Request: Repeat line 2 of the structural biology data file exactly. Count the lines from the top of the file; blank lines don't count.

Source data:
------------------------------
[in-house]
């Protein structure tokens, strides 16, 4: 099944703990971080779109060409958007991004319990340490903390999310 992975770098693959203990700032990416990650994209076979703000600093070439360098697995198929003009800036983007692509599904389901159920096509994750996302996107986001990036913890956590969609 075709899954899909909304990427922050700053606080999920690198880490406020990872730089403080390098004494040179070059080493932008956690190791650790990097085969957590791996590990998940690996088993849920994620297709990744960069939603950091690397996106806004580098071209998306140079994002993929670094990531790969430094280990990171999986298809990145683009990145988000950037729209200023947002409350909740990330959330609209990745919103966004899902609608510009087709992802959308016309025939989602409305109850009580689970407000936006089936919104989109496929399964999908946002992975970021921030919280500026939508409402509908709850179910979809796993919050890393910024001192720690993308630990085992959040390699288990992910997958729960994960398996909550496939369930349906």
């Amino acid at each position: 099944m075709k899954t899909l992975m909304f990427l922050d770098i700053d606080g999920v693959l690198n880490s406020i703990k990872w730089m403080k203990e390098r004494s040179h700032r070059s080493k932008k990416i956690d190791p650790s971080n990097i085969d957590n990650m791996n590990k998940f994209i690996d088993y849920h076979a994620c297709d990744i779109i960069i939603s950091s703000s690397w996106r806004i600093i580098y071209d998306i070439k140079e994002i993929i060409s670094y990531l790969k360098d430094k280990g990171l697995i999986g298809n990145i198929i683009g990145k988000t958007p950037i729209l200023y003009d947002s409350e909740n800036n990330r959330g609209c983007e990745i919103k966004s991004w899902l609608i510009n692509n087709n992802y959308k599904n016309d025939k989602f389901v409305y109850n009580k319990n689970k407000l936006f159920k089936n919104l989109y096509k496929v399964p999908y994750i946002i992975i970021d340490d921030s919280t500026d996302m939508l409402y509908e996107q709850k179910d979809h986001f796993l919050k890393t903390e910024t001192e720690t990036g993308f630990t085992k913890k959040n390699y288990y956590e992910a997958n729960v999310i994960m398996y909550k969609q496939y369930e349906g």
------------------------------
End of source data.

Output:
């Protein structure tokens, strides 16, 4: 099944703990971080779109060409958007991004319990340490903390999310 992975770098693959203990700032990416990650994209076979703000600093070439360098697995198929003009800036983007692509599904389901159920096509994750996302996107986001990036913890956590969609 075709899954899909909304990427922050700053606080999920690198880490406020990872730089403080390098004494040179070059080493932008956690190791650790990097085969957590791996590990998940690996088993849920994620297709990744960069939603950091690397996106806004580098071209998306140079994002993929670094990531790969430094280990990171999986298809990145683009990145988000950037729209200023947002409350909740990330959330609209990745919103966004899902609608510009087709992802959308016309025939989602409305109850009580689970407000936006089936919104989109496929399964999908946002992975970021921030919280500026939508409402509908709850179910979809796993919050890393910024001192720690993308630990085992959040390699288990992910997958729960994960398996909550496939369930349906």